I’m content for now with what can be seen from this limited angle. Tom left to mow the lawn. Chloe trotted proudly behind him through the gate. I don’t think either one thought the hummingbirds would cooperate. I scrolled on my phone with one hand and held the camera in the other when I heard that delicious humming sound and this happened:



See More Hummingbird Photos in the Bird Gallery Here

I was thinking about the hummingbirds today and their constant motion and quiet rest. Sometimes I do wonder why we must go through Things. The suffering and all that. And when suffering is removed or relieved a new and different struggle often appears. Constant motion. Too-short rest. My phone buzzed and I saw an email from another friend who has faced great illness. We met by email after I shared my journey at a women’s conference. She, too, had colon cancer and did some medical intervention but she chose mainly natural options to build up her immune system. She is doing beautifully. Her doctors are astonished. She has shared Christ with many people who she would never have met if she had not been on this journey. She closed her email with these words that encouraged me. I hope they will encourage you:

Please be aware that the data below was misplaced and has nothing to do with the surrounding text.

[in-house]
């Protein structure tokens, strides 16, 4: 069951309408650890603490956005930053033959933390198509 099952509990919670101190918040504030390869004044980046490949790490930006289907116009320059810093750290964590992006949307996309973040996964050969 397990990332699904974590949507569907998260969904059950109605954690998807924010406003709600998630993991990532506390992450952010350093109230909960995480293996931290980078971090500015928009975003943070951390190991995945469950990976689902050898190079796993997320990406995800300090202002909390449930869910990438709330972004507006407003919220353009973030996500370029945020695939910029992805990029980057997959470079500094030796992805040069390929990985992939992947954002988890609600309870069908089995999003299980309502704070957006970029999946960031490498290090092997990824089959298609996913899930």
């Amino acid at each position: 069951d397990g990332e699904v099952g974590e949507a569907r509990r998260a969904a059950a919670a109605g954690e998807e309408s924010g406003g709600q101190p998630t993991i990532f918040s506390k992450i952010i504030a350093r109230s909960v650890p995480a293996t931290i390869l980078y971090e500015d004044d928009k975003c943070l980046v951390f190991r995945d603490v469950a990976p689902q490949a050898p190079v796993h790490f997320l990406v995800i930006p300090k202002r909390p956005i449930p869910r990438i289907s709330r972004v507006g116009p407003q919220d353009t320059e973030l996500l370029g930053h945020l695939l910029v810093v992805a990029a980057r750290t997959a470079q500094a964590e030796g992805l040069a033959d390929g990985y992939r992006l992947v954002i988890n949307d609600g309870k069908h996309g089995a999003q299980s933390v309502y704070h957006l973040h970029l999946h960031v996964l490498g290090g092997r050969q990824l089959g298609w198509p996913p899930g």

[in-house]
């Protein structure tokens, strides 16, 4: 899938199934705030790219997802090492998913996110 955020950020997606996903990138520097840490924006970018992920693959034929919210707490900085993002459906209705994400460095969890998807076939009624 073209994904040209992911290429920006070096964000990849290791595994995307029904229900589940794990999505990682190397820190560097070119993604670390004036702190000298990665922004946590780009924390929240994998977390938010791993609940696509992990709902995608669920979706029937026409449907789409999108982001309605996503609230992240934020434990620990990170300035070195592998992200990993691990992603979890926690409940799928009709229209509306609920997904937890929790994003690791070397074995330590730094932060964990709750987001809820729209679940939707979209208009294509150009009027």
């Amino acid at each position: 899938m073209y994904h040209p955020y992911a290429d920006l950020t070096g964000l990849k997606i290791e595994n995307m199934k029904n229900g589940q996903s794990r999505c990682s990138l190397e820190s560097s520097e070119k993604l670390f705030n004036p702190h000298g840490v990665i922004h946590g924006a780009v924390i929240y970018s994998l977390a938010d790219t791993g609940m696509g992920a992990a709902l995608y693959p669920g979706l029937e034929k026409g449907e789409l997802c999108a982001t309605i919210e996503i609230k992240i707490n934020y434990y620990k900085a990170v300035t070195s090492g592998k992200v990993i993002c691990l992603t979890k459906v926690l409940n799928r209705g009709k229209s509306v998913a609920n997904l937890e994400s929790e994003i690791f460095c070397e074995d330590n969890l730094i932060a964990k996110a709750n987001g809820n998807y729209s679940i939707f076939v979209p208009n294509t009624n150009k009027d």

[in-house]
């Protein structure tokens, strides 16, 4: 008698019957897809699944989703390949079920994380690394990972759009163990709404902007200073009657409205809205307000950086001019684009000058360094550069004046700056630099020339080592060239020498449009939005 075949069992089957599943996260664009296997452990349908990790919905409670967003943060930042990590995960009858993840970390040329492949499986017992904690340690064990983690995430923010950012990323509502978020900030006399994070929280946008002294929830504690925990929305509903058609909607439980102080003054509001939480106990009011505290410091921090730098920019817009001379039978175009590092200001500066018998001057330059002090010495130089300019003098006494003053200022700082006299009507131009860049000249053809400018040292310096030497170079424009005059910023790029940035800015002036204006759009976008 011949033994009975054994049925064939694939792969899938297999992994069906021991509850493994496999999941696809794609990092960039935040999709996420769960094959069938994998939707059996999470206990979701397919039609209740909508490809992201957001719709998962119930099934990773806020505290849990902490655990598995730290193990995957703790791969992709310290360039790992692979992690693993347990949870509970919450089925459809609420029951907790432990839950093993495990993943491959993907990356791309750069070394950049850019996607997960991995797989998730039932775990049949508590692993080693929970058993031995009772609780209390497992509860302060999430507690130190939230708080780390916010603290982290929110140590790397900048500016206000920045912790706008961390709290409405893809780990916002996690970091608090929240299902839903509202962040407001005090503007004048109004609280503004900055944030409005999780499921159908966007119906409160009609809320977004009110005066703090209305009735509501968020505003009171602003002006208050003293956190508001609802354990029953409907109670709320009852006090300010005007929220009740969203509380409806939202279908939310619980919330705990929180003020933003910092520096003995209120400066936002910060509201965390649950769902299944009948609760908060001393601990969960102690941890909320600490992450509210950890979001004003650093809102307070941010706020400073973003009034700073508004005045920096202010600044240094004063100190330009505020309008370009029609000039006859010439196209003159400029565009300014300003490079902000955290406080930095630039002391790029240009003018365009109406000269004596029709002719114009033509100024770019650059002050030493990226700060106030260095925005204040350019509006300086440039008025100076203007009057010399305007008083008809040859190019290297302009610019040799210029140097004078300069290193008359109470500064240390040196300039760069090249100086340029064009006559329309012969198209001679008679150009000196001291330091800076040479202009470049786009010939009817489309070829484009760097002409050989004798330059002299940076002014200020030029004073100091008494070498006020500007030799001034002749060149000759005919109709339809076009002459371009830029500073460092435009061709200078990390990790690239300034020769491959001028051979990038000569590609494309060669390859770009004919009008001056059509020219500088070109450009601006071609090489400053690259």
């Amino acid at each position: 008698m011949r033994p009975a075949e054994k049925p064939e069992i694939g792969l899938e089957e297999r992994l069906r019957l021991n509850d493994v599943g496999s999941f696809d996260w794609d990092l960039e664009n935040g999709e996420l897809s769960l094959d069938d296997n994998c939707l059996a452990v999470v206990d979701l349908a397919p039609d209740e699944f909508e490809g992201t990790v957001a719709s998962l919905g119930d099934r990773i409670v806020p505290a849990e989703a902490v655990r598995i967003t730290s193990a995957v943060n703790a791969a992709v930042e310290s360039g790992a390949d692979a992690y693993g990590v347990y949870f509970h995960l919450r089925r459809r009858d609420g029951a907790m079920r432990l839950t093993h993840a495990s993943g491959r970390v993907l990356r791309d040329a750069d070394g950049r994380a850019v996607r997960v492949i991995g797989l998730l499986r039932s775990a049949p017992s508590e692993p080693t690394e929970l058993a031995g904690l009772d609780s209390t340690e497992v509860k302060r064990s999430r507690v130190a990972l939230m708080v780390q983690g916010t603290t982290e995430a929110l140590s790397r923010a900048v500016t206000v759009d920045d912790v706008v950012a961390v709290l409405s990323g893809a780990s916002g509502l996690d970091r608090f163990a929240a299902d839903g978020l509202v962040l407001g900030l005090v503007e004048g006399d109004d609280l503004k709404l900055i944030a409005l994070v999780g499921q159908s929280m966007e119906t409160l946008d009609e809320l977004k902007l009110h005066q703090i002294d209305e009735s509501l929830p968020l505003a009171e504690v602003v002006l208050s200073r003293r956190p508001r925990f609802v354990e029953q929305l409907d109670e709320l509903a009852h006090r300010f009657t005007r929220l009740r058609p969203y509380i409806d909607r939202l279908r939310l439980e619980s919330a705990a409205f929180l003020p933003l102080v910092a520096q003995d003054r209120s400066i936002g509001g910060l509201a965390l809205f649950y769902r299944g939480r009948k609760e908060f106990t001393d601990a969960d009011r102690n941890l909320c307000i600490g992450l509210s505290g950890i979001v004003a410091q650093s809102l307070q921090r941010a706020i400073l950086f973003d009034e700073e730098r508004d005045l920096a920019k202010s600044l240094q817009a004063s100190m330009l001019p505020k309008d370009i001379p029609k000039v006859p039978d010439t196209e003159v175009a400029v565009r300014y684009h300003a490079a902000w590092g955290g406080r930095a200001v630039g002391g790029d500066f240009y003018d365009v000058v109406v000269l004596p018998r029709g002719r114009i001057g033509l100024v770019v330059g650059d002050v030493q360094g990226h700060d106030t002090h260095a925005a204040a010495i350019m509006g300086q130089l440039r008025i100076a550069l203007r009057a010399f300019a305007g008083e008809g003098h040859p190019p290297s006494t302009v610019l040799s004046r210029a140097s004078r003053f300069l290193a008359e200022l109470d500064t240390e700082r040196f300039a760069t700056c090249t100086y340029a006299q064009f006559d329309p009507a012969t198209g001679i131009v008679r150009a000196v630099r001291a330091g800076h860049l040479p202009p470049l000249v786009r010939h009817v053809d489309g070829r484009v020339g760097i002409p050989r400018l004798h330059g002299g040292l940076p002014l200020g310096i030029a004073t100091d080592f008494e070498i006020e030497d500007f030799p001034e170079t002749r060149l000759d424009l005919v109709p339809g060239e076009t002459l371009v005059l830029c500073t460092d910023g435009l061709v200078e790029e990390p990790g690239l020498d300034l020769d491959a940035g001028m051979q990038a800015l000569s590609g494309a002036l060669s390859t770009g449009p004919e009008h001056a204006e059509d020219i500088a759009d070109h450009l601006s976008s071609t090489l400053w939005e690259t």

“I think of you often and I pray for you. God has us here to be a shining light in a dark world. This is my hope that God permits that the symbol of my life be a candle that burns itself, spends itself, consumes itself while there is still wax to burn! Have a great minute, hour, day and super weekend.”

She reminded me of the bigger picture.

If you’re searching for the beauty of (hummingbirds? health? happiness?) and can’t quite find the image, stay still and focus. If you’re headed into stormy waters and unsure how deep it will get, keep moving forward in faith. Are you sitting on the edge because you’ve been wounded beyond bearing? Rest and wait. God is setting the stage for good. If you listen close, you’ll soon hear the humming. Now go shine.

“Restore us, Lord God Almighty; make your face shine on us, that we may be saved.” Psalm 80:19

PS: The last time I blogged here it was about scanxiety and an upcoming annual CT scan related to an encounter with stage 4 colon cancer in 2012-13. The annual scan in May 2015 was clear. Uneventful. Over. Relief. Thank you for praying and reading. Click.